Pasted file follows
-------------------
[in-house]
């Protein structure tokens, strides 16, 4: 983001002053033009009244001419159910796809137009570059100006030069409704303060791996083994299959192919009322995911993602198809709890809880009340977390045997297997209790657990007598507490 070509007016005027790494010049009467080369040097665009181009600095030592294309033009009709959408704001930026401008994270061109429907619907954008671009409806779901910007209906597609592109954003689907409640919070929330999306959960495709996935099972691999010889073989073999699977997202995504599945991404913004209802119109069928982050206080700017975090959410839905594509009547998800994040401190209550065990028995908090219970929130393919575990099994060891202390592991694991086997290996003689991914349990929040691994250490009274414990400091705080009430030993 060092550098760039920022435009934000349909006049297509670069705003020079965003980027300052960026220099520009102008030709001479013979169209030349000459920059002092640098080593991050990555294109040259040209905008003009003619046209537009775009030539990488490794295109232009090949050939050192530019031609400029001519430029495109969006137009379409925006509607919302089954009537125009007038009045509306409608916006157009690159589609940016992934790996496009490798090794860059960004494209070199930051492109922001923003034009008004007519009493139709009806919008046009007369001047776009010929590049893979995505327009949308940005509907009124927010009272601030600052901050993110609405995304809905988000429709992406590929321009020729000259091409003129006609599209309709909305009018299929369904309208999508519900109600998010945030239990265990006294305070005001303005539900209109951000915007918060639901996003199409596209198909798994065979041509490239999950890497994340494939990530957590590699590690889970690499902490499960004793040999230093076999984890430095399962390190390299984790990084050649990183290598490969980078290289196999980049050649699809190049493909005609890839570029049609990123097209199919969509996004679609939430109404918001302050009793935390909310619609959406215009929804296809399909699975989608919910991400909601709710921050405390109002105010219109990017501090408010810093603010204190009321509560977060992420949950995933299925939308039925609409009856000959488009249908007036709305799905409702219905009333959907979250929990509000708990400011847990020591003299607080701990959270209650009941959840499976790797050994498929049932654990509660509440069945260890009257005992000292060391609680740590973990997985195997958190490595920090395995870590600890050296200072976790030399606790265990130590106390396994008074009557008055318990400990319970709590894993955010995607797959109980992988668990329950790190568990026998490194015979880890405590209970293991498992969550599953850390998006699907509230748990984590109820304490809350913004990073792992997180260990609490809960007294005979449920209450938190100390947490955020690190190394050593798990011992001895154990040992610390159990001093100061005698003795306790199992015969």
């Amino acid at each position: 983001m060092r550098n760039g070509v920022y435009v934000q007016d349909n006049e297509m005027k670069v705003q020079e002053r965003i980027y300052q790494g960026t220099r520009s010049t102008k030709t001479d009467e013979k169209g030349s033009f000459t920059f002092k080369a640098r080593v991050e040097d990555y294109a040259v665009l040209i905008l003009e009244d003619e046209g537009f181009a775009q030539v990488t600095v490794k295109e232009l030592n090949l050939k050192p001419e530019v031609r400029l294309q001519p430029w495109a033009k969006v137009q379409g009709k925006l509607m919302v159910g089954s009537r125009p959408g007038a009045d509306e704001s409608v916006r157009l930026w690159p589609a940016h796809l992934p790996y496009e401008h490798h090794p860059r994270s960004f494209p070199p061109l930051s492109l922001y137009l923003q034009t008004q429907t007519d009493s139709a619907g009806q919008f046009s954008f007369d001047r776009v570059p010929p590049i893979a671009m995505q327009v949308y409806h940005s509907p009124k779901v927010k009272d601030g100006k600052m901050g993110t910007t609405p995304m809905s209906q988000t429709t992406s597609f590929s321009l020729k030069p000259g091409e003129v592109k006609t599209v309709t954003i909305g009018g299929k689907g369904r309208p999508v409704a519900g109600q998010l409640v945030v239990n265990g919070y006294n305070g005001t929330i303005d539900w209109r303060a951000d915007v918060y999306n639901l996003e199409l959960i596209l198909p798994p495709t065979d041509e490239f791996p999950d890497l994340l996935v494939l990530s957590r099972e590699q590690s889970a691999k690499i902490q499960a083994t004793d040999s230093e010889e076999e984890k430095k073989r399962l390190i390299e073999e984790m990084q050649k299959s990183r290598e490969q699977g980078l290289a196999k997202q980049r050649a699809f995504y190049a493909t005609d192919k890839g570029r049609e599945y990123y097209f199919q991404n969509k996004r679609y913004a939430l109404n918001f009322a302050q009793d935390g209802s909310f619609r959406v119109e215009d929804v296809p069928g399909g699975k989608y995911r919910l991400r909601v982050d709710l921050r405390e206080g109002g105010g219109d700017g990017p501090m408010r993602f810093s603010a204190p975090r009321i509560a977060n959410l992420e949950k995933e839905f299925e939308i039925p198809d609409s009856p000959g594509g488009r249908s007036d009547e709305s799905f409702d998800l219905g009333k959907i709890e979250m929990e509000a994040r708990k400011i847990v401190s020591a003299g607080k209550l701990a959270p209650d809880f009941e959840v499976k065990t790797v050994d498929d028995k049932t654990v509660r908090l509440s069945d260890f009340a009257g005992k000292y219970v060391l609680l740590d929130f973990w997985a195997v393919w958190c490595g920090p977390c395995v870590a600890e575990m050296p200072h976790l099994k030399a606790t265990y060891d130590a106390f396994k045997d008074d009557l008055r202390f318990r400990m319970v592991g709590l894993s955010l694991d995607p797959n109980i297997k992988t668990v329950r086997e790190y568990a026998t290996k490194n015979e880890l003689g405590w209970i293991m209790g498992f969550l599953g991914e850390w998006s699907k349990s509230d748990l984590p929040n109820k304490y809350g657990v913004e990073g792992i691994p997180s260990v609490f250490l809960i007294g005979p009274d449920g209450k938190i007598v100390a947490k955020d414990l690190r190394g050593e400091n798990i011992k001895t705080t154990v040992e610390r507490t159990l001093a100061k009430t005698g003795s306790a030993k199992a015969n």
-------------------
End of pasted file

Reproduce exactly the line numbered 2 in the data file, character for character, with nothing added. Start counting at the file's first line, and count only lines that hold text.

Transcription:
């Protein structure tokens, strides 16, 4: 983001002053033009009244001419159910796809137009570059100006030069409704303060791996083994299959192919009322995911993602198809709890809880009340977390045997297997209790657990007598507490 070509007016005027790494010049009467080369040097665009181009600095030592294309033009009709959408704001930026401008994270061109429907619907954008671009409806779901910007209906597609592109954003689907409640919070929330999306959960495709996935099972691999010889073989073999699977997202995504599945991404913004209802119109069928982050206080700017975090959410839905594509009547998800994040401190209550065990028995908090219970929130393919575990099994060891202390592991694991086997290996003689991914349990929040691994250490009274414990400091705080009430030993 060092550098760039920022435009934000349909006049297509670069705003020079965003980027300052960026220099520009102008030709001479013979169209030349000459920059002092640098080593991050990555294109040259040209905008003009003619046209537009775009030539990488490794295109232009090949050939050192530019031609400029001519430029495109969006137009379409925006509607919302089954009537125009007038009045509306409608916006157009690159589609940016992934790996496009490798090794860059960004494209070199930051492109922001923003034009008004007519009493139709009806919008046009007369001047776009010929590049893979995505327009949308940005509907009124927010009272601030600052901050993110609405995304809905988000429709992406590929321009020729000259091409003129006609599209309709909305009018299929369904309208999508519900109600998010945030239990265990006294305070005001303005539900209109951000915007918060639901996003199409596209198909798994065979041509490239999950890497994340494939990530957590590699590690889970690499902490499960004793040999230093076999984890430095399962390190390299984790990084050649990183290598490969980078290289196999980049050649699809190049493909005609890839570029049609990123097209199919969509996004679609939430109404918001302050009793935390909310619609959406215009929804296809399909699975989608919910991400909601709710921050405390109002105010219109990017501090408010810093603010204190009321509560977060992420949950995933299925939308039925609409009856000959488009249908007036709305799905409702219905009333959907979250929990509000708990400011847990020591003299607080701990959270209650009941959840499976790797050994498929049932654990509660509440069945260890009257005992000292060391609680740590973990997985195997958190490595920090395995870590600890050296200072976790030399606790265990130590106390396994008074009557008055318990400990319970709590894993955010995607797959109980992988668990329950790190568990026998490194015979880890405590209970293991498992969550599953850390998006699907509230748990984590109820304490809350913004990073792992997180260990609490809960007294005979449920209450938190100390947490955020690190190394050593798990011992001895154990040992610390159990001093100061005698003795306790199992015969």